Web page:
7:50 pm IN THE WINGS
Assistant stage manager:
Miss Hazzan, please step up on the stool and then put your right leg on the horse.
Whaaaaat???  Here I am making my debut at the Met on a few hours notice in a costume with a hoop skirt and with an opera that I have never sung, rehearsed or really known before about an hour or so ago and you are asking me to put my right leg on the horse???  What if I actually succeed in getting ON the horse – what will happen  once I’m ONSTAGE – how will I get OFF the horse and in this hoop skirt?  The possibilities are endless and many of them would make quite a debut entrance, albeit not necessarily one to be desired!!!!!
After a couple of very silent moments –
7:52 pm
Assistant stage director repeats instructions.
More silent moments.
7:53 pm
Assistant stage director in a tone of utter condescension and complete frustration:
Miss Hazzan – would you prefer to walk in IN FRONT OF THE HORSE?
 
BY ALL MEANS!!!  End of silence.
During performance:
Stage director met me at the end of each scene as I was leaving the stage and ran after me to give me the staging for the next scene.
Midnight:
Last act which consists of my big aria ‘Tu Che Le Vanita’ followed by the huge duet with the tenor – Marilyn Horne stands in the wings and watches me for the entire last act, having completed her role in the opera by then (Eboli).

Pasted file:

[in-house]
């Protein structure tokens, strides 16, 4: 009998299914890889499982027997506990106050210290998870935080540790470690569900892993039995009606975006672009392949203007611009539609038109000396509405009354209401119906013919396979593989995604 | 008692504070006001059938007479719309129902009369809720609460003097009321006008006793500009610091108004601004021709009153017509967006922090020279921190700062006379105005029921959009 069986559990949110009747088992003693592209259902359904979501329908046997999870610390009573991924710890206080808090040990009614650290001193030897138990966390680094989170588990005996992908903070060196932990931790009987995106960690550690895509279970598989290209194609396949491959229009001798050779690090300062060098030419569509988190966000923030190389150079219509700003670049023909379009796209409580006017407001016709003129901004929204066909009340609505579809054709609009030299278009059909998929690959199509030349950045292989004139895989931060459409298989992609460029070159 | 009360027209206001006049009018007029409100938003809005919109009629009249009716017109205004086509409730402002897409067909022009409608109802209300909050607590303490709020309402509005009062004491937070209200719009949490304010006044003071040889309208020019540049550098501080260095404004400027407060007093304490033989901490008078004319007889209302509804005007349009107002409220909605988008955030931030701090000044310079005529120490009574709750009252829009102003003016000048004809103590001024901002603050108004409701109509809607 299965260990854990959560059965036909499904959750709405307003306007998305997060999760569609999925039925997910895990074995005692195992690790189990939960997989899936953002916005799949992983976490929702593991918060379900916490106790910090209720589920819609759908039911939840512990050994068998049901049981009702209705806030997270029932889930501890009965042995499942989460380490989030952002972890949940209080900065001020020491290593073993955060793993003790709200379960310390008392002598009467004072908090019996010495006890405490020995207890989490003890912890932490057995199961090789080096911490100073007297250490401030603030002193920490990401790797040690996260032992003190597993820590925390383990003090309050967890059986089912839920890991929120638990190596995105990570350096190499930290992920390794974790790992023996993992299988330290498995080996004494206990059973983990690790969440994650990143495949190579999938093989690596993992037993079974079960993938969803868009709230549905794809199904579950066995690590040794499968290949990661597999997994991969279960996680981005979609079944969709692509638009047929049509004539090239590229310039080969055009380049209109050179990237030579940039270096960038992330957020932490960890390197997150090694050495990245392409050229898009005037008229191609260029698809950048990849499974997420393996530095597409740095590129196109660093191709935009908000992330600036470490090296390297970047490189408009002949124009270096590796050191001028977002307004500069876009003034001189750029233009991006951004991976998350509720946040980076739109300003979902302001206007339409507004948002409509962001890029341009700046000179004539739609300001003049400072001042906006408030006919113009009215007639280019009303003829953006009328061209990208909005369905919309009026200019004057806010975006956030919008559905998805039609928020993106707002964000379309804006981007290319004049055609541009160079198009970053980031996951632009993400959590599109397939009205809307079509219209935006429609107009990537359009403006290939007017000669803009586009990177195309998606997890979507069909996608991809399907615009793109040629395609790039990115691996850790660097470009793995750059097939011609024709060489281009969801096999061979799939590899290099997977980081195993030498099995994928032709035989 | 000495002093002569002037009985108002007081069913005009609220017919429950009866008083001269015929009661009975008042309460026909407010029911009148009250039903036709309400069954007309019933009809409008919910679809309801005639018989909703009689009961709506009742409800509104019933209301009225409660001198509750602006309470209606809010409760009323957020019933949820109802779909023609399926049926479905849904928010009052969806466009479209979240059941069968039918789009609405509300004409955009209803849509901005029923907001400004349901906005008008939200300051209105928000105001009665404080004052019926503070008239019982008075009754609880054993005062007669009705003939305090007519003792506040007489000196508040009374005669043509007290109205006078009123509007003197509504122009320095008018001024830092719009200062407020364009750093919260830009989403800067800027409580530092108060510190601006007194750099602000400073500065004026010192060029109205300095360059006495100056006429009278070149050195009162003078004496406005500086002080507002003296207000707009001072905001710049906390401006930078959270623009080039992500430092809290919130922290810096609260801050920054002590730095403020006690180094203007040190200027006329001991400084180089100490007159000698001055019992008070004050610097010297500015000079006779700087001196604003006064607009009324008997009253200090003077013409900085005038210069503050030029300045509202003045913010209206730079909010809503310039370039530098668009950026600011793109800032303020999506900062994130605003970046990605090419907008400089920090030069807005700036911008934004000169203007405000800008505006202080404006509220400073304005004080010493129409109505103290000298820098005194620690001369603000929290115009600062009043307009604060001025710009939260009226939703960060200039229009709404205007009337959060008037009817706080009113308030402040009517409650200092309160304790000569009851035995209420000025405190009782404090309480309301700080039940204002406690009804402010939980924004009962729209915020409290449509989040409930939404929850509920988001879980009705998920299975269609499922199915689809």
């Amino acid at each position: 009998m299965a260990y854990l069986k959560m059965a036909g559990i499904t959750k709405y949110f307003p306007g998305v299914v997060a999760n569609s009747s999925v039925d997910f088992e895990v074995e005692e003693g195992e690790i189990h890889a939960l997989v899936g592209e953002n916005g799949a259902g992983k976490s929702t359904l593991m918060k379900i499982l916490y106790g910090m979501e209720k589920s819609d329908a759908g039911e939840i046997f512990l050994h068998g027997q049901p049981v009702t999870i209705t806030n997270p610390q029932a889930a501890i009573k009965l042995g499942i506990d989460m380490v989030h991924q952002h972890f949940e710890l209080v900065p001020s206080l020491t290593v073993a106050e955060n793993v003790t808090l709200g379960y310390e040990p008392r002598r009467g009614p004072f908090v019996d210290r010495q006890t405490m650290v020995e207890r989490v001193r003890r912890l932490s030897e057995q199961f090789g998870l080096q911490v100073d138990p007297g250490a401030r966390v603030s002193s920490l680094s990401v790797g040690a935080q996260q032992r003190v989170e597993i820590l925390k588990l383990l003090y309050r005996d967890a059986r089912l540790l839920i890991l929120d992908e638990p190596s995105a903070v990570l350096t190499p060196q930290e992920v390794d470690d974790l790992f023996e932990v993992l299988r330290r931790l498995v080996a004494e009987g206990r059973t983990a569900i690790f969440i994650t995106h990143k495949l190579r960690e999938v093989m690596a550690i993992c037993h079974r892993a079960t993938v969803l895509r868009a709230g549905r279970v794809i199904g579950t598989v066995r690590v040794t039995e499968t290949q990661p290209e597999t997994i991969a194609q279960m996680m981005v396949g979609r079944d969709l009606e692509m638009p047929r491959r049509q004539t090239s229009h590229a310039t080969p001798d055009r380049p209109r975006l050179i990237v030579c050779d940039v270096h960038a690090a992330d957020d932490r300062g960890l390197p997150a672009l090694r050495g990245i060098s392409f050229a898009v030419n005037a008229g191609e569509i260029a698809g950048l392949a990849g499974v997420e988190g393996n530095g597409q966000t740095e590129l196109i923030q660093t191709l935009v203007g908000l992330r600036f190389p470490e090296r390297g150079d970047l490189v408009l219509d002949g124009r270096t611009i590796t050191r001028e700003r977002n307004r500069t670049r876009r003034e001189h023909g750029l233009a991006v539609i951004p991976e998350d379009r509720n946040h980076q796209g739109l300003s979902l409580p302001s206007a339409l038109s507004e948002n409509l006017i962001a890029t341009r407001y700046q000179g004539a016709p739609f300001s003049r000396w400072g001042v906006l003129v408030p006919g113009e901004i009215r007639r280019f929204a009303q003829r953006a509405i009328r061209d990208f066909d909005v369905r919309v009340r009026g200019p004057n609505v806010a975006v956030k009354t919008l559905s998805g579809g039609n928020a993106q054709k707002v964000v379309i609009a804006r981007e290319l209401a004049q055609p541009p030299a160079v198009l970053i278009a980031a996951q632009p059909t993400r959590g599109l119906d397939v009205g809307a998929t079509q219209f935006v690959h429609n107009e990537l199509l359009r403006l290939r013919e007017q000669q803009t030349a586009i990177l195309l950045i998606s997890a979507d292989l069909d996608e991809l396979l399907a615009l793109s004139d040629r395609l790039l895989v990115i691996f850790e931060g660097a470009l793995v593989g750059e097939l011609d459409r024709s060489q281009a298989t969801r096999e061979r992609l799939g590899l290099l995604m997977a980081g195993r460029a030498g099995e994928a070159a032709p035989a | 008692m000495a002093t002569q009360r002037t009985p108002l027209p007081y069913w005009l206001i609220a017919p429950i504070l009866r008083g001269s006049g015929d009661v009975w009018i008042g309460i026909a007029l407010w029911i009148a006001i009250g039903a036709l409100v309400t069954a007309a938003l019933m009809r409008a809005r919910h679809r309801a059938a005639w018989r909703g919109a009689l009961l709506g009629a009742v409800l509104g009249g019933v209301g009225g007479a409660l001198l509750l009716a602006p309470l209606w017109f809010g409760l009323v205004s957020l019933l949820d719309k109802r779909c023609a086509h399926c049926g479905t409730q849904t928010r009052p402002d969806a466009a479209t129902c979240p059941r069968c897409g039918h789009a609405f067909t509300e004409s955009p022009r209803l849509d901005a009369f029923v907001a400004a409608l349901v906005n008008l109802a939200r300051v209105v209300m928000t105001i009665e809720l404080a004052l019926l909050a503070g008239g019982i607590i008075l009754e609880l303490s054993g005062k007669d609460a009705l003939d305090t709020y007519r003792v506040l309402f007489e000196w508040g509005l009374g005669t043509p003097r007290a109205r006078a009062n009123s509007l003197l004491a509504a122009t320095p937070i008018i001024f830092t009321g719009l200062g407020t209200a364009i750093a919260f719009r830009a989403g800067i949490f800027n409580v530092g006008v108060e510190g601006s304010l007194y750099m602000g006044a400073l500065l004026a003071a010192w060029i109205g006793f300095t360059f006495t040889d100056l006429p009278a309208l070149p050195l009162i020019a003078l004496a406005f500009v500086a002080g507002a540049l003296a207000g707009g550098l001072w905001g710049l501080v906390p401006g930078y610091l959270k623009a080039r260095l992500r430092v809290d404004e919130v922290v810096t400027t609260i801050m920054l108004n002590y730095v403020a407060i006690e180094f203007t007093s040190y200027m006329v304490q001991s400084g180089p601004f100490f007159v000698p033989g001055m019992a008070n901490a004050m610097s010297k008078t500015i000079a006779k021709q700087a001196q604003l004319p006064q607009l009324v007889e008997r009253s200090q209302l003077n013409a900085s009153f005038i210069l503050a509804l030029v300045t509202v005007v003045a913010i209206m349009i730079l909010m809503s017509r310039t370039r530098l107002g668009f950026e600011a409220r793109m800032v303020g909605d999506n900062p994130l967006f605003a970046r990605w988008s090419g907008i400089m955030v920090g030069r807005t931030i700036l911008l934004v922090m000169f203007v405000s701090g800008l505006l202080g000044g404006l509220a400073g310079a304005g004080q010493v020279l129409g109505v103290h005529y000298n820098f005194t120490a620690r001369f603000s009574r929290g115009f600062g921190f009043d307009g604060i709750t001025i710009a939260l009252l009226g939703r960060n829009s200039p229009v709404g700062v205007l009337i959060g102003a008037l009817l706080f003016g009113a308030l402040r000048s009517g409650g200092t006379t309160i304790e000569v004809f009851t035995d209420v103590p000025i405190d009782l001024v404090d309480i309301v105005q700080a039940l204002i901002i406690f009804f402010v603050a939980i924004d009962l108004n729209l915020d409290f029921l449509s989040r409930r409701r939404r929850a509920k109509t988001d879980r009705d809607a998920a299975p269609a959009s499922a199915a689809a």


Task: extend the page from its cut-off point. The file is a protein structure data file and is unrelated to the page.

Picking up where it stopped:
12:40 am – end of opera
All bows have been taken except for Maestro Levine, the conductor, who comes to the stage (the curtain is closed now as bows are taken in front of the curtain) where the entire cast is now standing onstage behind the curtain, and Maestro Levine grabs my hand and PULLS ME OUT IN FRONT OF THE CURTAIN  WITH HIM!  Absolutely stunned, needless to say, I allow myself to go with the Maestro, and shortly we are both standing together in front of the curtain for this, Maestro Levine’s bow…the Maestro holds my hand and places me in FRONT of him, indicating to the audience that the one to recognize and applaud on this occasion is ME!!  OMG!!!
As we are leaving the stage, the Maestro and I, hand in hand, I hear him saying, over and over again, almost as if in a dream……”IT WAS A MIRACLE…IT WAS A MIRACLE….IT WAS A MIRACLE”….
Yes – it WAS a miracle.
And thus began my international operatic career!!